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  8. I really liked "Sarah's Key" - good mix of historical fiction and mindless romance.

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  9. I agree with the iamnothouse.com - Extremely Loud and Incredibly Close by Jonathon Safran Foer is my all time favorite book. Philip Pullman's trilogy "His Dark Materials" is a young adult series but it is also an all time favorite. I think I've gotten a lot more out of it re-reading them as an adult.

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  10. So glad you liked it!

    Lots of good suggestions here. "Extremely Loud and Incredibly Close" is actually the first book I ever picked for my book club. I only pick books I have already read and I loved this one!

    We are reading Water for Elephants next month and if people want to they can just go see the movie instead (hopefully they stuck to the story or that would make for a confusing discussion!). It was my turn to pick and I also considered "Room" by Emma Donaghue, but we decided we had read so many sad/disturbing books lately we wanted a lighter one.

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  11. "God's Debris" by Scott Adams (creator of dilbert). It's a shorter book, but really interesting. He considers it to be a though experiment rather than novel and it's really not a religious book. I know it sounds like a religious book, but it will really make you think. Best yet, there is a free online copy: http://nowscape.com/godsdebris.pdf.

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  12. The Prince of Tides by Pat Conroy - definitely not inspiring. Amazing story, somewhat disturbing, beautifully written. There's a movie with Barbara Streisand but I've never seen it - don't let that deter you.

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  13. For some good nonfiction, my favorite book ever is "Let's Roll" by Lisa Beamer.

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  14. I really enjoyed Three Cups of Tea, so give it a fair chance if it winds up being the book picked.

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  15. Thanks, everyone, for the suggestions :)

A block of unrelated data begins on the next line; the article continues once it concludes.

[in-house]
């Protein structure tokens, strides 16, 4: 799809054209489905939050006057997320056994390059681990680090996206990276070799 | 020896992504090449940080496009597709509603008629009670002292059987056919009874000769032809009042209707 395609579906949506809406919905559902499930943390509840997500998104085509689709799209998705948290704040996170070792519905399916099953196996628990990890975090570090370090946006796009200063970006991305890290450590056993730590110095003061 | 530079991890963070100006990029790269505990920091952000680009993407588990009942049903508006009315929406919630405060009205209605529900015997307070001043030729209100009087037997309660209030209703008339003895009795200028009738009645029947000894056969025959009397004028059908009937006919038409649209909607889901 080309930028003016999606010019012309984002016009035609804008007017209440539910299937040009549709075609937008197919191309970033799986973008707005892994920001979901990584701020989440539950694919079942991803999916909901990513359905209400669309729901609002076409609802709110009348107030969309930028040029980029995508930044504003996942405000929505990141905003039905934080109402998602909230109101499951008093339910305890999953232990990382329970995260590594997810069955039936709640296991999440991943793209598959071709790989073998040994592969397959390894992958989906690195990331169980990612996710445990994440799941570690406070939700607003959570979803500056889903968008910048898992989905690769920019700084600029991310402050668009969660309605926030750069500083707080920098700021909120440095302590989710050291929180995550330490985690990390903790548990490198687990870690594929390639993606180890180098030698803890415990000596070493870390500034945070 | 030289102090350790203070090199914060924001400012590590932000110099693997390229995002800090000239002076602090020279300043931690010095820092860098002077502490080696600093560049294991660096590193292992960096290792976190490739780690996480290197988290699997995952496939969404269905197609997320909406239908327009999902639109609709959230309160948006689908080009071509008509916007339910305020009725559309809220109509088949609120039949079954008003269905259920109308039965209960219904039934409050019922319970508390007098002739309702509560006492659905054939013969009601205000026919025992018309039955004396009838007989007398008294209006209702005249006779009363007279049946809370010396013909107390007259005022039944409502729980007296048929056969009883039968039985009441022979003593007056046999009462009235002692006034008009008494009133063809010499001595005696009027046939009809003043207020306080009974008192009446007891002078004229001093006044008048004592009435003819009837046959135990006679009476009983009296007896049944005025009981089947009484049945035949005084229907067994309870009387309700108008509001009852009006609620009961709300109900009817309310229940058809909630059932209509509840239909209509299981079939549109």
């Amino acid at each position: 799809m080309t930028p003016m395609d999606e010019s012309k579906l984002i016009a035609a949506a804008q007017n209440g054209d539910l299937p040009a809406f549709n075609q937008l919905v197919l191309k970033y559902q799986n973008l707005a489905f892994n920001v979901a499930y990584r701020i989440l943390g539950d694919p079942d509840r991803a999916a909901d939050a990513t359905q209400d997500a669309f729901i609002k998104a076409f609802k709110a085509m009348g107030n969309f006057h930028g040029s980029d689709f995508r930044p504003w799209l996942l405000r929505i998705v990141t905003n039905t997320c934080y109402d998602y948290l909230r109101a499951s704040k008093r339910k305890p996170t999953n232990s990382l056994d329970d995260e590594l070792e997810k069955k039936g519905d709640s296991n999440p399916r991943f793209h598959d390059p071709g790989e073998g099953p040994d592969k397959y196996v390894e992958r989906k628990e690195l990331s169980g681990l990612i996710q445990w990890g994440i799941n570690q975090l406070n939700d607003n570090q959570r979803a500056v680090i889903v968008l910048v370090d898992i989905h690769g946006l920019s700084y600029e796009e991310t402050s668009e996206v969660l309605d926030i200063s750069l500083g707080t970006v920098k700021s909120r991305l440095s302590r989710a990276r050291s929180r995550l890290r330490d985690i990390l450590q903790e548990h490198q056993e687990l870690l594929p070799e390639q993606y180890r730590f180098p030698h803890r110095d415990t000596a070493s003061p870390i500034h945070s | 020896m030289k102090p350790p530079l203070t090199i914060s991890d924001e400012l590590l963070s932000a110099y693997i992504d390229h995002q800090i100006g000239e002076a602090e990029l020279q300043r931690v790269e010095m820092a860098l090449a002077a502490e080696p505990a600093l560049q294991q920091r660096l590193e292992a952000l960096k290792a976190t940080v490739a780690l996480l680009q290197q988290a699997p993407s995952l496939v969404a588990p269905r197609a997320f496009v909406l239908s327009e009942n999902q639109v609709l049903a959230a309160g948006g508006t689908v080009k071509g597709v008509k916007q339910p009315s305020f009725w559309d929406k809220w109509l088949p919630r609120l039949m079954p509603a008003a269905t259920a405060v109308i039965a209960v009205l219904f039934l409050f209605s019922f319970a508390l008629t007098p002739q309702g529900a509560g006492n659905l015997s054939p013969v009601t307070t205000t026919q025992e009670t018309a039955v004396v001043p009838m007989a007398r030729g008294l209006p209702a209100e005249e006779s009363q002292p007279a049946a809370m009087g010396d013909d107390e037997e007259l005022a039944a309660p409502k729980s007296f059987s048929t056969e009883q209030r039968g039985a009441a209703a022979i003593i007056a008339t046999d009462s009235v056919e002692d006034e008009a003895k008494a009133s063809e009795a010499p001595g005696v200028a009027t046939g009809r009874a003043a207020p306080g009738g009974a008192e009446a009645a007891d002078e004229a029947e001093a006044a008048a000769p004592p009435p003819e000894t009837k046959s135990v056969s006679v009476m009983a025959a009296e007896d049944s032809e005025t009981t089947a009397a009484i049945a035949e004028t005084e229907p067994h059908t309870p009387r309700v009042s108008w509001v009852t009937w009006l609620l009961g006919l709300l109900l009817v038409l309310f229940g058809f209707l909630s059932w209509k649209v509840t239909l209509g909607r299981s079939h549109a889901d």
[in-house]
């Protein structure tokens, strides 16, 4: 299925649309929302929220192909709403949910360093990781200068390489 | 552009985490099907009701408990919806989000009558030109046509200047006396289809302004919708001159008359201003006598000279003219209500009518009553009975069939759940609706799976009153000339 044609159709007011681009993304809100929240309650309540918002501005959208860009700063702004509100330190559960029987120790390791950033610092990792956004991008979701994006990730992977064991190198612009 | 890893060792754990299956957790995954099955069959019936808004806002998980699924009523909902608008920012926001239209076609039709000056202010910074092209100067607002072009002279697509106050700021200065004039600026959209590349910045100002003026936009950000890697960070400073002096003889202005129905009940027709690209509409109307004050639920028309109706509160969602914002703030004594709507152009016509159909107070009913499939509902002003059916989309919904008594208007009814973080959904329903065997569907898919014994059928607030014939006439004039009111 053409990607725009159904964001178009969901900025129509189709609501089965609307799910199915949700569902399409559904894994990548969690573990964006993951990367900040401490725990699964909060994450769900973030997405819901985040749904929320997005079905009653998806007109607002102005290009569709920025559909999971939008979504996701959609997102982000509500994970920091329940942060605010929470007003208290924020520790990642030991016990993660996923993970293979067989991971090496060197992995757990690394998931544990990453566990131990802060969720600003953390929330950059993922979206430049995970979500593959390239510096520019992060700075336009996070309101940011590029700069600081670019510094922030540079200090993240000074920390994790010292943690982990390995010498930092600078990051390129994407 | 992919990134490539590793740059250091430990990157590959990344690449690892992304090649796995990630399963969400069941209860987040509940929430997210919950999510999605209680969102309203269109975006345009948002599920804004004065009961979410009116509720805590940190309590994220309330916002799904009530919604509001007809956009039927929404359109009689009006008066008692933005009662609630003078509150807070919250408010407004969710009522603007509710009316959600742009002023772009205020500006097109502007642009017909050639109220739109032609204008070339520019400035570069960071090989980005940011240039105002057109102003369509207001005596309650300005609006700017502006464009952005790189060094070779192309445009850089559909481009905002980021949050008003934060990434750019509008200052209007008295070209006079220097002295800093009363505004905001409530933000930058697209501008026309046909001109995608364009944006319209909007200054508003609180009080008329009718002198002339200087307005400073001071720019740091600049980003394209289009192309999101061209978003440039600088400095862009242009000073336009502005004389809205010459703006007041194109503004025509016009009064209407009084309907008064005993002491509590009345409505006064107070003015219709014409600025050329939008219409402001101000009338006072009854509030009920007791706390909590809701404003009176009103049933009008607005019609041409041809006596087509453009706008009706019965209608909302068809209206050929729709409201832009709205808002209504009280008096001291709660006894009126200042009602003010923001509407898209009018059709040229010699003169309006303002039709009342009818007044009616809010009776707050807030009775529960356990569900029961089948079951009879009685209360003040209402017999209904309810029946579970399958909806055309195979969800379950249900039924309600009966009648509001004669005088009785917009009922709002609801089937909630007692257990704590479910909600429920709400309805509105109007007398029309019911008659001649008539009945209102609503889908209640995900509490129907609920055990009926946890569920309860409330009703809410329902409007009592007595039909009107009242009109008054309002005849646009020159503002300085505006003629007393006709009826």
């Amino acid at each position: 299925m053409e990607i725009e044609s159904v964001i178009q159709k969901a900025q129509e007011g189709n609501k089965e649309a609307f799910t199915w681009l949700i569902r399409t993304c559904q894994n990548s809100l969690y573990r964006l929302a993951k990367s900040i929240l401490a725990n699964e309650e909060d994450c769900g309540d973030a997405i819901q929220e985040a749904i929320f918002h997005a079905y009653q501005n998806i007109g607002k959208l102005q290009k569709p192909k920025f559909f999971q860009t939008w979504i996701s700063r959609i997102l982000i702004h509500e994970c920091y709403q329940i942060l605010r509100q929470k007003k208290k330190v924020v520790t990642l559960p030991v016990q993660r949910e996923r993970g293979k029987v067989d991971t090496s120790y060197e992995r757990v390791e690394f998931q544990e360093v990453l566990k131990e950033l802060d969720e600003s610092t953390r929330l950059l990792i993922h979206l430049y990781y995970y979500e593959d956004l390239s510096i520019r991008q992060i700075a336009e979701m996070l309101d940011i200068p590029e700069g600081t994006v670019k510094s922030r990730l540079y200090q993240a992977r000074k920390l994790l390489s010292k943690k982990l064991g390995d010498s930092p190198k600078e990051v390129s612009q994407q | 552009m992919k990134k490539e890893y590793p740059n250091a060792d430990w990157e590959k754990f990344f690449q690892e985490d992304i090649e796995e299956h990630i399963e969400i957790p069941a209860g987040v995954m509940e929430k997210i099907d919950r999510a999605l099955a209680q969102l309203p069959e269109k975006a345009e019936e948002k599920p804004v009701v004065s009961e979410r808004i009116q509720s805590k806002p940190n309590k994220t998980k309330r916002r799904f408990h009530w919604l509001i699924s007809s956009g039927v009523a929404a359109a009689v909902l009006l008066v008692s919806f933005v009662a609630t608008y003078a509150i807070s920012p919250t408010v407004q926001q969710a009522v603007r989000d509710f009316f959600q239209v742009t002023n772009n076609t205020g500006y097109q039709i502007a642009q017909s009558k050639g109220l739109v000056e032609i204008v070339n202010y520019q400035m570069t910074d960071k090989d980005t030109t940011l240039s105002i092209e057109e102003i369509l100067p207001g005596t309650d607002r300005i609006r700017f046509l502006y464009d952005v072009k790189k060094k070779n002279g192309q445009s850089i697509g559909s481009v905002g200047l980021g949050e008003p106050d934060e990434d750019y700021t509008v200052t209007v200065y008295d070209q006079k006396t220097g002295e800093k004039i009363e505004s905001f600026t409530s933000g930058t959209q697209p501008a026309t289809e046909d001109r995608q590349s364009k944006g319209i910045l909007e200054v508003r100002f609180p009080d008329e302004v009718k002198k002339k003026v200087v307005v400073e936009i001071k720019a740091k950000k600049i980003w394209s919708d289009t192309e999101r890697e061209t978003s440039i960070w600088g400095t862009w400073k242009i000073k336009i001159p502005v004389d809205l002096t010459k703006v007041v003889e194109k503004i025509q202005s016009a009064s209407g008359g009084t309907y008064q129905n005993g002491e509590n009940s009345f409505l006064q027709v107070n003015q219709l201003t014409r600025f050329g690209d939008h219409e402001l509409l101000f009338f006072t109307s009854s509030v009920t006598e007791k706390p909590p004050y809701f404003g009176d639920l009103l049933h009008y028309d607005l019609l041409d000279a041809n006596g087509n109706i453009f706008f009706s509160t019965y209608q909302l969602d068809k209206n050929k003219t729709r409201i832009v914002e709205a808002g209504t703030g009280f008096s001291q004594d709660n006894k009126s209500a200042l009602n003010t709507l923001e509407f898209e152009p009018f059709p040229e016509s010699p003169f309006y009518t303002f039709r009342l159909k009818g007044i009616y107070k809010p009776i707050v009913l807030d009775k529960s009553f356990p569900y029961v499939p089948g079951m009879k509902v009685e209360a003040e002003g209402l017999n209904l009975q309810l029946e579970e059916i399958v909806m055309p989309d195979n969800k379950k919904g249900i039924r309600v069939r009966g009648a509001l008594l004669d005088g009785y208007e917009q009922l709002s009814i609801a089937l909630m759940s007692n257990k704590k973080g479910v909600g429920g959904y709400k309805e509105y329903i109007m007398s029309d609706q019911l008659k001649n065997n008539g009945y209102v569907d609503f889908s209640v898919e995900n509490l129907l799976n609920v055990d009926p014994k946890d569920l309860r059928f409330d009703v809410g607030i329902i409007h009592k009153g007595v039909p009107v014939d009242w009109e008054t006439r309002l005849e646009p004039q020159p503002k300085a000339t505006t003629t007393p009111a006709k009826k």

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  16. I don't know what kind of sense of humor your book club has, but if it's a good one then I recommend AJ Jacobs' The Year of Living Biblically. Dude decides to live for one year following every single old testament law literally. Hilarity ensues.

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  17. My mom's book club just discussed "Room"... She said she really didn't like it...

    If you're looking for something fun, (totally not serious) there's "The Sex Lives of Cannibals" by J. Maarten Troost... Dry humor and tropical living...

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  18. I'm late to comment here, and I don't know how long you guys give yourselves to read these books, but "Cutting for Stone" (published in 2009) is the most amazing book I've read in the past few years. It's long but well worth it. It involves medicine, but it's not really about medicine, if that makes sense. It's more the story of a doctor born in Eithiopia recounting his saga-esque life and searching for information on his mother. A much shorter (and older - 2004) book that is also excellent is "The Curious Incident of the Dog in The Night-Time" It's a work of fiction but told from the point of view of a boy with autism. It's alternatingly HILARIOUS and heart-wrenching.

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  19. I love your book club posts! I get so many good recommendations!